Believe it or not, something as simple as a single candlestick can make a huge difference to your trade setups working or not.

I’m not talking about any candlestick of course… I am referring to the Inverted Hammer.

I have over a decade of experience using technical analysis in trading and have become quite proficient…

And while I have been through the ups and downs of all the many different ways to trade, in the end… I am an avid believer in technical analysis.

So much so that I base all of my trades off technicals.

You’ve got to be wondering… How can a single candle be so powerful?

Well, sit tight and I will show you…

 

Identifying an Inverted Hammer

The Inverted Hammer candlestick formation, comprised of a single candle, is commonly found at the bottom of downtrends.

It is easily identified by a small lower body and a long upper wick which is at least two times as large as the body.

The body of the candle should also be at the low end of the trading range and in contrast to the large upper wick… there should be little to no wick on the lower end of the candle.

Inverted Hammer Criteria:

  1. The upper wick should be at least two times the length of the body.
  2. The candle body is at the lower end of the trading range.
  3. There should be little to no lower wick.

 

Importance

At the end of a long downtrend, an Inverted Hammer is bullish because it is showing a hesitation in the downward pressure.

The candle is showing buyers coming in to test the selling pressure in the stock.

The long upper wick of the candlestick pattern indicates that the buyers drove prices up but the selling pressure was too much and prices back down to close near the open.

For the inverted hammer to have any significance at all… the buyers must come in the next day to take over. Otherwise it was simply a battle the bulls lost.

But keep in mind it’s simply a warning of potential trend change, not a signal to buy.

 

Added Significance:

  1. Price gaps down on the day the inverted hammer is formed.
  2. Longer upper wicks.
  3. Look for price to gap up and trade strong the day after it forms.

 

Using the Inverted Hammer

At the end of last year, Facebook (FB) was in a clear downtrend….

 

 

I used the yellow oval in the chart to highlight an inverted hammer candle pattern…

Potential trend reversal?

Take a look at what happens next:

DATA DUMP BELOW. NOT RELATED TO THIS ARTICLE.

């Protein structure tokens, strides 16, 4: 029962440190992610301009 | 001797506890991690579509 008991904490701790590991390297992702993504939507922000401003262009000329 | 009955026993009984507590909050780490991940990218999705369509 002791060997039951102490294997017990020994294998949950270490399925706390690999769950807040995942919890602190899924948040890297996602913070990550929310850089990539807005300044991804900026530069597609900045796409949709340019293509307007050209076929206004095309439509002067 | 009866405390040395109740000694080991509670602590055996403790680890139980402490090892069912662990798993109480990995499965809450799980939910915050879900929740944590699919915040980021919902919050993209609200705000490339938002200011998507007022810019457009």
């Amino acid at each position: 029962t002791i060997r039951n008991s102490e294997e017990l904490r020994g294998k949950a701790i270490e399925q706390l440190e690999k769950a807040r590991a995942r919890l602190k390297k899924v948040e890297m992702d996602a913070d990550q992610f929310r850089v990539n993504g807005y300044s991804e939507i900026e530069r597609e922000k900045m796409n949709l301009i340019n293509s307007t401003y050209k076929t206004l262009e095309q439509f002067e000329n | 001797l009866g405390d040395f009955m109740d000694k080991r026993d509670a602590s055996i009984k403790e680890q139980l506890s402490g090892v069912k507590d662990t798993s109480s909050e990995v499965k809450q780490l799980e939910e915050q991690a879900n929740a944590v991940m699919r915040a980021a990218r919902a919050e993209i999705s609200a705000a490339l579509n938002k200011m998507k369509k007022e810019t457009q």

How’s that for a trend reversal?

Now that you see the significance… let’s get up close and personal with this candlestick pattern.

Below I zoomed in on the chart to get a closer look at the actual candlestick… you can see more clearly what it actually looks like…

Let’s see:

  1. The upper shadow should be at least two times the length of the body – Check!
  2. The candle body is at the lower end of the trading range – Check! Check!
  3. There should be little to no lower wick – Check! Check! Check!

And there we have it… an Inverted Hammer.

 

 

So we just jump right into the stock now?

Of course not… it’s just a candlestick.

An inverted hammer is a signal of a potential trend reversal… it is in no way a buy signal on it’s own.

It’s important to trade based on your setups and any other indicators that are part of your system…

By using candlestick patterns like the inverted hammer in conjunction with your trading system, you can potentially get more confirmation and up the odds in your favor…

… it’s not a replacement or stand alone by any means…

 


Here is how I would use my favorite trading setups in this chart.

FB is in a downtrend, it then starts making a rounded bottom pattern.

Enter the inverted hammer and now I have an extra signal that doesn’t occur in all of my trades…

You see, FB could make the rounded bottom without an inverted hammer, and still signal a trade for me…

I wouldn’t take a trade based only on the inverted hammer candle, but seeing it in conjunction with my profitable trade setups is gravy…

Next I would want to see the 8 EMA cross above the 20 SMA, which is marked by the first blue oval.

Once that occurs, I am watching for the price to stay above the 8 EMA and I marked the buy entry area in grey square on the chart…

Being in the trade one last signal to confirm the potential of a nice move up is marked by the second blue oval when the 20 SMA crosses above the 50 SMA.

In conclusion, the inverted hammer is a great tool, but it should only be used in conjunction with your trusted trade setups.

If the chart had not set up according to the pattern that I trade consistently, I would not be looking at a trade in FB there… regardless of the inverted hammer.

The inverted hammer was just an added confidence booster when my pattern did finally set up.

Get more detailed training on my specific setups and how to use them in live trading.

 

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